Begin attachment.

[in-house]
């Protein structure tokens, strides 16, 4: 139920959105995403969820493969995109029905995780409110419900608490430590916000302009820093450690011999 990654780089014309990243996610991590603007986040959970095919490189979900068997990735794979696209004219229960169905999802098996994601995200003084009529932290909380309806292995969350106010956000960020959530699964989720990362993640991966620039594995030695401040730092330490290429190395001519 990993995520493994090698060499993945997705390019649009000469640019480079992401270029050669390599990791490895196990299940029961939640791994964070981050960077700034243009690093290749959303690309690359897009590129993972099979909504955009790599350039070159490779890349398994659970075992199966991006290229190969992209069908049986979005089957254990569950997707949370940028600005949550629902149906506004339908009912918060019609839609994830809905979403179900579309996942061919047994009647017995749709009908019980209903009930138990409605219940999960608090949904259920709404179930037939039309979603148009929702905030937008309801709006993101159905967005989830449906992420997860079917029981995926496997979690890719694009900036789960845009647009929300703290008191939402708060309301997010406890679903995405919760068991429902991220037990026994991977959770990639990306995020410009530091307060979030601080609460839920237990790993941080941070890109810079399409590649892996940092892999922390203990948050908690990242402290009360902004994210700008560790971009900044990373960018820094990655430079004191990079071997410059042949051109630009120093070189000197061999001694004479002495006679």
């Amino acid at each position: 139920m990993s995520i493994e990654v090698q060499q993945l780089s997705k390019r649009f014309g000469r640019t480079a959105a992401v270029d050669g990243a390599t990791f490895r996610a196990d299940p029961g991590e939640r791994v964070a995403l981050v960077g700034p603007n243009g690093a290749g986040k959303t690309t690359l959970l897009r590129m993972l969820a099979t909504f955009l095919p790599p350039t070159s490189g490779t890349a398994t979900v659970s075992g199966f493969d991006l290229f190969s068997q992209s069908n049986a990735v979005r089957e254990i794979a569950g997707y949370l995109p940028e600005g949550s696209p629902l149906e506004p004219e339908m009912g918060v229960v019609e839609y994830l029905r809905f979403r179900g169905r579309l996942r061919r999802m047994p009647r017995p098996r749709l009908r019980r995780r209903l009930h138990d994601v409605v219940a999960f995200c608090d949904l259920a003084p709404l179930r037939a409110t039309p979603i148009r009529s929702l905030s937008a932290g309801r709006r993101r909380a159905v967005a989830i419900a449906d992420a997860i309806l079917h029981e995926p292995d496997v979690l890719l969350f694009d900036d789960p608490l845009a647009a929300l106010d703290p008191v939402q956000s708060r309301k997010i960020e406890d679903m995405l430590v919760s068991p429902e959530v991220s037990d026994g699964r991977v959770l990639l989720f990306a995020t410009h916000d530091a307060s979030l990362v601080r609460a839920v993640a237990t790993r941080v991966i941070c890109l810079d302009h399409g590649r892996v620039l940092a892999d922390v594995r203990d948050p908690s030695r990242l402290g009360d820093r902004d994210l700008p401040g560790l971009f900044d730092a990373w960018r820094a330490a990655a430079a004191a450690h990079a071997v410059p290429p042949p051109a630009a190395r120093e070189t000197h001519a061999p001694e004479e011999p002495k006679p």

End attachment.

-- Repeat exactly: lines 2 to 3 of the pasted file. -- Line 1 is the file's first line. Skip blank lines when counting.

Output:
């Protein structure tokens, strides 16, 4: 139920959105995403969820493969995109029905995780409110419900608490430590916000302009820093450690011999 990654780089014309990243996610991590603007986040959970095919490189979900068997990735794979696209004219229960169905999802098996994601995200003084009529932290909380309806292995969350106010956000960020959530699964989720990362993640991966620039594995030695401040730092330490290429190395001519 990993995520493994090698060499993945997705390019649009000469640019480079992401270029050669390599990791490895196990299940029961939640791994964070981050960077700034243009690093290749959303690309690359897009590129993972099979909504955009790599350039070159490779890349398994659970075992199966991006290229190969992209069908049986979005089957254990569950997707949370940028600005949550629902149906506004339908009912918060019609839609994830809905979403179900579309996942061919047994009647017995749709009908019980209903009930138990409605219940999960608090949904259920709404179930037939039309979603148009929702905030937008309801709006993101159905967005989830449906992420997860079917029981995926496997979690890719694009900036789960845009647009929300703290008191939402708060309301997010406890679903995405919760068991429902991220037990026994991977959770990639990306995020410009530091307060979030601080609460839920237990790993941080941070890109810079399409590649892996940092892999922390203990948050908690990242402290009360902004994210700008560790971009900044990373960018820094990655430079004191990079071997410059042949051109630009120093070189000197061999001694004479002495006679």
């Amino acid at each position: 139920m990993s995520i493994e990654v090698q060499q993945l780089s997705k390019r649009f014309g000469r640019t480079a959105a992401v270029d050669g990243a390599t990791f490895r996610a196990d299940p029961g991590e939640r791994v964070a995403l981050v960077g700034p603007n243009g690093a290749g986040k959303t690309t690359l959970l897009r590129m993972l969820a099979t909504f955009l095919p790599p350039t070159s490189g490779t890349a398994t979900v659970s075992g199966f493969d991006l290229f190969s068997q992209s069908n049986a990735v979005r089957e254990i794979a569950g997707y949370l995109p940028e600005g949550s696209p629902l149906e506004p004219e339908m009912g918060v229960v019609e839609y994830l029905r809905f979403r179900g169905r579309l996942r061919r999802m047994p009647r017995p098996r749709l009908r019980r995780r209903l009930h138990d994601v409605v219940a999960f995200c608090d949904l259920a003084p709404l179930r037939a409110t039309p979603i148009r009529s929702l905030s937008a932290g309801r709006r993101r909380a159905v967005a989830i419900a449906d992420a997860i309806l079917h029981e995926p292995d496997v979690l890719l969350f694009d900036d789960p608490l845009a647009a929300l106010d703290p008191v939402q956000s708060r309301k997010i960020e406890d679903m995405l430590v919760s068991p429902e959530v991220s037990d026994g699964r991977v959770l990639l989720f990306a995020t410009h916000d530091a307060s979030l990362v601080r609460a839920v993640a237990t790993r941080v991966i941070c890109l810079d302009h399409g590649r892996v620039l940092a892999d922390v594995r203990d948050p908690s030695r990242l402290g009360d820093r902004d994210l700008p401040g560790l971009f900044d730092a990373w960018r820094a330490a990655a430079a004191a450690h990079a071997v410059p290429p042949p051109a630009a190395r120093e070189t000197h001519a061999p001694e004479e011999p002495k006679p």